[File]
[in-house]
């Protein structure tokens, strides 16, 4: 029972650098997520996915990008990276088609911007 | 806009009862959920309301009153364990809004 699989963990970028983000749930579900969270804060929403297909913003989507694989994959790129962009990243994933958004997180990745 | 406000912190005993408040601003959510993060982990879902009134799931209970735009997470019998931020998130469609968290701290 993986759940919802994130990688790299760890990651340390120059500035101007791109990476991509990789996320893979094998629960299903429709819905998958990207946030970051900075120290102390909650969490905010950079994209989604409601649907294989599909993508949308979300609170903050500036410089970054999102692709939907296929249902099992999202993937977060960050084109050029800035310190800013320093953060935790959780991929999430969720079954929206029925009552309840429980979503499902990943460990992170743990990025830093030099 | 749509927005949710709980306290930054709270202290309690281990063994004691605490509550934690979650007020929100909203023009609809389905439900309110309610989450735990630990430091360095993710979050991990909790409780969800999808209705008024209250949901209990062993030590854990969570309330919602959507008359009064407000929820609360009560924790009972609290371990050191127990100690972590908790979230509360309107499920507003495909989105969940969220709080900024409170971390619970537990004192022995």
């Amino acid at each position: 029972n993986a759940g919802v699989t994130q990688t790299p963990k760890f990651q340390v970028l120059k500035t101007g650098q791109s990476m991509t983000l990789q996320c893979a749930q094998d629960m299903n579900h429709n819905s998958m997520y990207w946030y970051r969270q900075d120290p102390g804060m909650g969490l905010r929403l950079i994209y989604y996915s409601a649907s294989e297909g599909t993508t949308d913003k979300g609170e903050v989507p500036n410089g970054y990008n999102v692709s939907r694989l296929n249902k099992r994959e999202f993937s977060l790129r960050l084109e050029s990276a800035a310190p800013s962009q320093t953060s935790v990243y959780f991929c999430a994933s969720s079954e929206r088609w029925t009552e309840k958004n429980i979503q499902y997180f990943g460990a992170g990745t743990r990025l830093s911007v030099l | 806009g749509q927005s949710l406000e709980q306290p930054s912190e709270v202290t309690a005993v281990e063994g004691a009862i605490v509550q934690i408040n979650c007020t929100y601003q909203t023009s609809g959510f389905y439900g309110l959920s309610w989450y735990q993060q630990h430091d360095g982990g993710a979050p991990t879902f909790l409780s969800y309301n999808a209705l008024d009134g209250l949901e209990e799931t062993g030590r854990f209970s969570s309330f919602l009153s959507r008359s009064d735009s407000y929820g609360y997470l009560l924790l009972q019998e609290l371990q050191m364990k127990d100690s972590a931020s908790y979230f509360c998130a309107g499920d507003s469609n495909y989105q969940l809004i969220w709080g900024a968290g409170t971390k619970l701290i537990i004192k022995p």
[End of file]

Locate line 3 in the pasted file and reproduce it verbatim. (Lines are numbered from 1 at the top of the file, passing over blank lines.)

């Amino acid at each position: 029972n993986a759940g919802v699989t994130q990688t790299p963990k760890f990651q340390v970028l120059k500035t101007g650098q791109s990476m991509t983000l990789q996320c893979a749930q094998d629960m299903n579900h429709n819905s998958m997520y990207w946030y970051r969270q900075d120290p102390g804060m909650g969490l905010r929403l950079i994209y989604y996915s409601a649907s294989e297909g599909t993508t949308d913003k979300g609170e903050v989507p500036n410089g970054y990008n999102v692709s939907r694989l296929n249902k099992r994959e999202f993937s977060l790129r960050l084109e050029s990276a800035a310190p800013s962009q320093t953060s935790v990243y959780f991929c999430a994933s969720s079954e929206r088609w029925t009552e309840k958004n429980i979503q499902y997180f990943g460990a992170g990745t743990r990025l830093s911007v030099l | 806009g749509q927005s949710l406000e709980q306290p930054s912190e709270v202290t309690a005993v281990e063994g004691a009862i605490v509550q934690i408040n979650c007020t929100y601003q909203t023009s609809g959510f389905y439900g309110l959920s309610w989450y735990q993060q630990h430091d360095g982990g993710a979050p991990t879902f909790l409780s969800y309301n999808a209705l008024d009134g209250l949901e209990e799931t062993g030590r854990f209970s969570s309330f919602l009153s959507r008359s009064d735009s407000y929820g609360y997470l009560l924790l009972q019998e609290l371990q050191m364990k127990d100690s972590a931020s908790y979230f509360c998130a309107g499920d507003s469609n495909y989105q969940l809004i969220w709080g900024a968290g409170t971390k619970l701290i537990i004192k022995p």